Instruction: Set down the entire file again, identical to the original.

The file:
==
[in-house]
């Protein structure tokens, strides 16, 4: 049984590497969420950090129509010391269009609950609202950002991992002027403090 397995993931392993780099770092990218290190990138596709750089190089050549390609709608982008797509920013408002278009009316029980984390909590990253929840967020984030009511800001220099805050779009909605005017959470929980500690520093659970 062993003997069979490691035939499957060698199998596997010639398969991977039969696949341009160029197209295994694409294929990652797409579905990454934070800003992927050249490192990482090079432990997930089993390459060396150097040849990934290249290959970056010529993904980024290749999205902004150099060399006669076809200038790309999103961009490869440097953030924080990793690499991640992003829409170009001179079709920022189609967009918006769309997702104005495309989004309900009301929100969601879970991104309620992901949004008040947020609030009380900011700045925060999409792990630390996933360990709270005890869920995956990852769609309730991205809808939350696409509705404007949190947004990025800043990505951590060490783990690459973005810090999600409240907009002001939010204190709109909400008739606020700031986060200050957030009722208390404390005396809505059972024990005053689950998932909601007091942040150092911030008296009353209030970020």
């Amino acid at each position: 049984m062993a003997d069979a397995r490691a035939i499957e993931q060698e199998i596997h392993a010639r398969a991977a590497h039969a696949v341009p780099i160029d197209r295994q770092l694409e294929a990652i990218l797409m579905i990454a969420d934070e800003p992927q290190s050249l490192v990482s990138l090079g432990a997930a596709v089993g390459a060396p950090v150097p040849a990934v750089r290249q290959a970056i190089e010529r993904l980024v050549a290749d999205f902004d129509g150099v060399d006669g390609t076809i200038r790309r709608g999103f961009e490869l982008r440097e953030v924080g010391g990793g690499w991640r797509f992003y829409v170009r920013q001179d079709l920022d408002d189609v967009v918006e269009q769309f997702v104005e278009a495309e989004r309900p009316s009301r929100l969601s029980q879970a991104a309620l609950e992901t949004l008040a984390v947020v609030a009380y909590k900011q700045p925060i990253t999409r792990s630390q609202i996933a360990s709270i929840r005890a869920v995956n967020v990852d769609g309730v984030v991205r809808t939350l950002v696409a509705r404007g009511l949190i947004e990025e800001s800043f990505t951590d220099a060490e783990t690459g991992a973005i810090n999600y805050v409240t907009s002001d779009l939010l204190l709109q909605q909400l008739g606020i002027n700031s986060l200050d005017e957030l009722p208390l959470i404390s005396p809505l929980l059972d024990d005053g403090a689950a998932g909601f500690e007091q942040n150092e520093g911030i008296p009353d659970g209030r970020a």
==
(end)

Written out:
[in-house]
């Protein structure tokens, strides 16, 4: 049984590497969420950090129509010391269009609950609202950002991992002027403090 397995993931392993780099770092990218290190990138596709750089190089050549390609709608982008797509920013408002278009009316029980984390909590990253929840967020984030009511800001220099805050779009909605005017959470929980500690520093659970 062993003997069979490691035939499957060698199998596997010639398969991977039969696949341009160029197209295994694409294929990652797409579905990454934070800003992927050249490192990482090079432990997930089993390459060396150097040849990934290249290959970056010529993904980024290749999205902004150099060399006669076809200038790309999103961009490869440097953030924080990793690499991640992003829409170009001179079709920022189609967009918006769309997702104005495309989004309900009301929100969601879970991104309620992901949004008040947020609030009380900011700045925060999409792990630390996933360990709270005890869920995956990852769609309730991205809808939350696409509705404007949190947004990025800043990505951590060490783990690459973005810090999600409240907009002001939010204190709109909400008739606020700031986060200050957030009722208390404390005396809505059972024990005053689950998932909601007091942040150092911030008296009353209030970020």
């Amino acid at each position: 049984m062993a003997d069979a397995r490691a035939i499957e993931q060698e199998i596997h392993a010639r398969a991977a590497h039969a696949v341009p780099i160029d197209r295994q770092l694409e294929a990652i990218l797409m579905i990454a969420d934070e800003p992927q290190s050249l490192v990482s990138l090079g432990a997930a596709v089993g390459a060396p950090v150097p040849a990934v750089r290249q290959a970056i190089e010529r993904l980024v050549a290749d999205f902004d129509g150099v060399d006669g390609t076809i200038r790309r709608g999103f961009e490869l982008r440097e953030v924080g010391g990793g690499w991640r797509f992003y829409v170009r920013q001179d079709l920022d408002d189609v967009v918006e269009q769309f997702v104005e278009a495309e989004r309900p009316s009301r929100l969601s029980q879970a991104a309620l609950e992901t949004l008040a984390v947020v609030a009380y909590k900011q700045p925060i990253t999409r792990s630390q609202i996933a360990s709270i929840r005890a869920v995956n967020v990852d769609g309730v984030v991205r809808t939350l950002v696409a509705r404007g009511l949190i947004e990025e800001s800043f990505t951590d220099a060490e783990t690459g991992a973005i810090n999600y805050v409240t907009s002001d779009l939010l204190l709109q909605q909400l008739g606020i002027n700031s986060l200050d005017e957030l009722p208390l959470i404390s005396p809505l929980l059972d024990d005053g403090a689950a998932g909601f500690e007091q942040n150092e520093g911030i008296p009353d659970g209030r970020a």